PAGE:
The Making of Parmigiano Reggiano

Just three ingredients—milk, salt and rennet—and eight centuries of cheese making experience go into every wheel of Parmigiano Reggiano. From the local grasses and forage fed to the cows, to the milk they produce and then the cheese that is produced by nearly 400 cheese makers, Parmigiano Reggiano is a true reflection of its place of origin and the art of generations and generations of cheese artisans.

The King Of Cheeses

There are fascinating journeys which take us through places and times, stories and traditions to stir our emotions and feelings.

And sometimes the best part is the return trip.

That is how it is with Parmigiano Reggiano.

Its unique and inimitable taste is the return from a long journey through nine centuries of history, passing through a fertile countryside stretching from the Apennines to the river Po, through farms and dairies where there is still a passion for things made with care, through the maturation rooms where the best of what man can produce slowly matures presenting us with an unmistakeable gift of nature.

Parmigiano Reggiano is an extraordinary cheese with amazing aromas and taste and a unique texture.

But, if you are still wondering why Parmigiano Reggiano has been considered the king of cheeses for nine centuries, let’s go back to the beginning of our journey.

And, at the same time, get ready for the return trip.

Geography, History, Cattle, People

Parmigiano Reggiano is produced exclusively in the provinces of Parma, Reggio Emilia, Modena and parts of the provinces of Mantua and Bologna, on the plains, hills and mountains enclosed between the rivers Po and Reno.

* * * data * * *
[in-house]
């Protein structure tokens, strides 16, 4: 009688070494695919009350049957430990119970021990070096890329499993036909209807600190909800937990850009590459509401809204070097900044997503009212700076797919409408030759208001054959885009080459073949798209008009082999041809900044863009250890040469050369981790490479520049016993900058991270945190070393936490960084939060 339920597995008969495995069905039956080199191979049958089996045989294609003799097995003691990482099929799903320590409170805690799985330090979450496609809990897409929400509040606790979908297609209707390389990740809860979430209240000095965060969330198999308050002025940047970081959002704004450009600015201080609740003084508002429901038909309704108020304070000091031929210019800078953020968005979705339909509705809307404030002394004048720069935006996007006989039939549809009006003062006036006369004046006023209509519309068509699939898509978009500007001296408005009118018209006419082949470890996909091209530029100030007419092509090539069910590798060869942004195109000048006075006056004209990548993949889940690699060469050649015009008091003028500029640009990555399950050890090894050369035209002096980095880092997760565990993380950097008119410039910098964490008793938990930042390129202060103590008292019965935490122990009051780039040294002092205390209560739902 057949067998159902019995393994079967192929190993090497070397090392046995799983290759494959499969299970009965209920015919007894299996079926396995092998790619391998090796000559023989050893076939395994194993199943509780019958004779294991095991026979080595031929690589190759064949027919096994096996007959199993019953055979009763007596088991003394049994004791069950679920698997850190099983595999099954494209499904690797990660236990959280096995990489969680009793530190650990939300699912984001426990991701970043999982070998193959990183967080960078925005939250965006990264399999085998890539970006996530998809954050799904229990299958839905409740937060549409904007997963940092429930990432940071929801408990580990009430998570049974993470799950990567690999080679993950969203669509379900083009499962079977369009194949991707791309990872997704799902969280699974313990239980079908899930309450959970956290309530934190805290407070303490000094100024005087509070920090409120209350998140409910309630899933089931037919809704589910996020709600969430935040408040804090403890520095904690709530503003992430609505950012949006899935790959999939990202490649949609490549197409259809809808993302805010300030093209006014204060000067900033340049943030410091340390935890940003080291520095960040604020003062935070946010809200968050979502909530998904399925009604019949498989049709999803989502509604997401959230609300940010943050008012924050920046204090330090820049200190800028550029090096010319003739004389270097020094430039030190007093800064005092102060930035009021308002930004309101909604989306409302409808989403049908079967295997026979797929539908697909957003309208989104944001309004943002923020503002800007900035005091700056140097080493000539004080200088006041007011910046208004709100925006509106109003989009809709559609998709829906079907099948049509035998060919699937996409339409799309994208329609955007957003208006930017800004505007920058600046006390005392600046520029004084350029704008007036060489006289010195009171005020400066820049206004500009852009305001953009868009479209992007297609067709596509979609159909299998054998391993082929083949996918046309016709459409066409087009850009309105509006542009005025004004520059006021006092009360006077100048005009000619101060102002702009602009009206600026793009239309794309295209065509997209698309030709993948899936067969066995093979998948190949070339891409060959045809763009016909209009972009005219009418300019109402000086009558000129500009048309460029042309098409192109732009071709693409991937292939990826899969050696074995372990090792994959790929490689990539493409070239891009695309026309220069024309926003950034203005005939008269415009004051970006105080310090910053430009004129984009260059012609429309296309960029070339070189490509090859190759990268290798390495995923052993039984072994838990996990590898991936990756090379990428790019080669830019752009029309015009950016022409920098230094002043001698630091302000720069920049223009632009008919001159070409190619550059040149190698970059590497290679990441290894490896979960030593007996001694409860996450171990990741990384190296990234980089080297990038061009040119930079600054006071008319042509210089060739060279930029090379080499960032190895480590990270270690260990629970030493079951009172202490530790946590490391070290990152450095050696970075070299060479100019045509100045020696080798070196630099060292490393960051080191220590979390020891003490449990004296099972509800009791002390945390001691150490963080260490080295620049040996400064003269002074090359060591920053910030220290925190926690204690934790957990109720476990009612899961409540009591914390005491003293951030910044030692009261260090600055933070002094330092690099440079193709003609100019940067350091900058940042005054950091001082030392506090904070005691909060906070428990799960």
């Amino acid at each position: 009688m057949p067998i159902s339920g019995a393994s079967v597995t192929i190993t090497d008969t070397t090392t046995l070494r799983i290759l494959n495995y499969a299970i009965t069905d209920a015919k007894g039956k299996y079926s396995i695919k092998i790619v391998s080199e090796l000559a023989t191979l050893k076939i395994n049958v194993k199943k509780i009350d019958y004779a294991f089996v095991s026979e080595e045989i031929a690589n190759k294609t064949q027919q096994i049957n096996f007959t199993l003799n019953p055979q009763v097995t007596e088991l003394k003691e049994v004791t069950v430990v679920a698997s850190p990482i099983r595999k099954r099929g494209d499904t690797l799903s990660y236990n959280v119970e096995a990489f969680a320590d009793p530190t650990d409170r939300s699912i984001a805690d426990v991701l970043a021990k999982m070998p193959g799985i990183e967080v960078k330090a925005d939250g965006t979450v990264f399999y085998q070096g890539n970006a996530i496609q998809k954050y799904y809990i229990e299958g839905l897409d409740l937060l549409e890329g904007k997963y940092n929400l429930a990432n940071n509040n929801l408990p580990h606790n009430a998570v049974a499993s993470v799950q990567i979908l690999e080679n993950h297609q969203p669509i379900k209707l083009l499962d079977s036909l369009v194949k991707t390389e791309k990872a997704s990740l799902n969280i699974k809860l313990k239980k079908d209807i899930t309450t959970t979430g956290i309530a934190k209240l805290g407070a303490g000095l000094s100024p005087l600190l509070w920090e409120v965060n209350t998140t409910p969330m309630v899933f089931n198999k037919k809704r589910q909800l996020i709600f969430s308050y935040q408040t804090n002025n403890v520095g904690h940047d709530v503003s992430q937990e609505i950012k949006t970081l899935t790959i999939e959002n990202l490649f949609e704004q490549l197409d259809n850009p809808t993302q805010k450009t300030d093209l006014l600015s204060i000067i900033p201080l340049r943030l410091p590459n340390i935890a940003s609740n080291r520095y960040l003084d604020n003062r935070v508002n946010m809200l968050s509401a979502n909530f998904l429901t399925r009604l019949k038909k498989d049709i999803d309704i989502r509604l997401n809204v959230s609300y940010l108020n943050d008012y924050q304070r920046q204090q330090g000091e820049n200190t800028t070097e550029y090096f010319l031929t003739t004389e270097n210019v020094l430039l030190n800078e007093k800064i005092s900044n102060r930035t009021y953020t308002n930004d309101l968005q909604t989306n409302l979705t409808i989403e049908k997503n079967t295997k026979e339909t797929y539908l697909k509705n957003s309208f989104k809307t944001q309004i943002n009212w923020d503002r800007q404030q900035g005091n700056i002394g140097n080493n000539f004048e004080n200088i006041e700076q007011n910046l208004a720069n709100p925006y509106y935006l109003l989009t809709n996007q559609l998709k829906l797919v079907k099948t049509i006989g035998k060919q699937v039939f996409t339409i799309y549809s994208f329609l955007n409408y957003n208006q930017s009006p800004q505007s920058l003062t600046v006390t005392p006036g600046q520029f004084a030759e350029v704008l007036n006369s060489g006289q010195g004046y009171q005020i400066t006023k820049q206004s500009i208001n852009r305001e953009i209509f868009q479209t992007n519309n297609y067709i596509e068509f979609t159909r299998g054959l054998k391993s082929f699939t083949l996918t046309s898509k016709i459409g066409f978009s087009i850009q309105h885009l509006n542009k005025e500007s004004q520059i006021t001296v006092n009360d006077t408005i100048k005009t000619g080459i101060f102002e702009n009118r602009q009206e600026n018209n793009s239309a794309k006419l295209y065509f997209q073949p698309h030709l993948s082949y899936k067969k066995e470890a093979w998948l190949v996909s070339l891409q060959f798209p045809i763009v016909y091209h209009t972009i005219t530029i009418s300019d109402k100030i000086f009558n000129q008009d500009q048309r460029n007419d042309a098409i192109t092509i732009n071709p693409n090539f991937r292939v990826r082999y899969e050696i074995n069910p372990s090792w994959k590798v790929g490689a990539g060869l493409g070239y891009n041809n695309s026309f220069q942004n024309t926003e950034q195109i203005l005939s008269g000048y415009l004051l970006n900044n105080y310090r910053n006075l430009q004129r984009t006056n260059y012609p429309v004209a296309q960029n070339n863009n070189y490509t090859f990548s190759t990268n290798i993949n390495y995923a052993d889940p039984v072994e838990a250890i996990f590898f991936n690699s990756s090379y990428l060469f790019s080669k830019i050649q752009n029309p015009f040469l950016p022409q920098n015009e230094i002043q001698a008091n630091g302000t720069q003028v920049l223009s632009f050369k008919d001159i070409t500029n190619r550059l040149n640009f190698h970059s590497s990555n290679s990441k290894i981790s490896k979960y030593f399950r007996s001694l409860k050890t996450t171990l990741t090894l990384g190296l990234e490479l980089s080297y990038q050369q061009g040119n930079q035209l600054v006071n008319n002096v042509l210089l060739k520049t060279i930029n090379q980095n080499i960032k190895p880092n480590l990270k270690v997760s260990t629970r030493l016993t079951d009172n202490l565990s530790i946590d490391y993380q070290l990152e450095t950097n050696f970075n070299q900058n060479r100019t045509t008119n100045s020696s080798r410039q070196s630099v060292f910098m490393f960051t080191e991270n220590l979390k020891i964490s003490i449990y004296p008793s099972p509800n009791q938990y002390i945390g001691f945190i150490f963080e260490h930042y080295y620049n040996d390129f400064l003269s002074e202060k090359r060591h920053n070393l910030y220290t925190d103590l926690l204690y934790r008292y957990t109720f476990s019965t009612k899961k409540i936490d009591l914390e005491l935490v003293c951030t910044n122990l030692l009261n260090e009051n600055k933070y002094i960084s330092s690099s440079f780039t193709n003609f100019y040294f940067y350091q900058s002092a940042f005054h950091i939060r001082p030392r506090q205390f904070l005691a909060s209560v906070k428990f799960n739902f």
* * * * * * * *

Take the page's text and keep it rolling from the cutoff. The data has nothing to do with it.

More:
This is the area hosting four thousand farms where the cattle are fed on locally grown forage.

From these deep roots in a protected and respected environment, come the unique qualities, which characterise the “king of cheeses”.

The feeding of cattle complies with the norms of a strict specification that bans the use of silage and fermented feeds.

Regular controls are carried out on the milk used in the process to ensure the high quality and the presence of special characteristics, which allow Parmigiano Reggiano to continue to be, as it always has been, a purely natural product, completely without additives or preservatives.

Since medieval times, when the Benedictine monks started producing these great cheeses specifically for long maturation, man has joined with nature, leaving it untouched and improving only the areas of man’s intervention.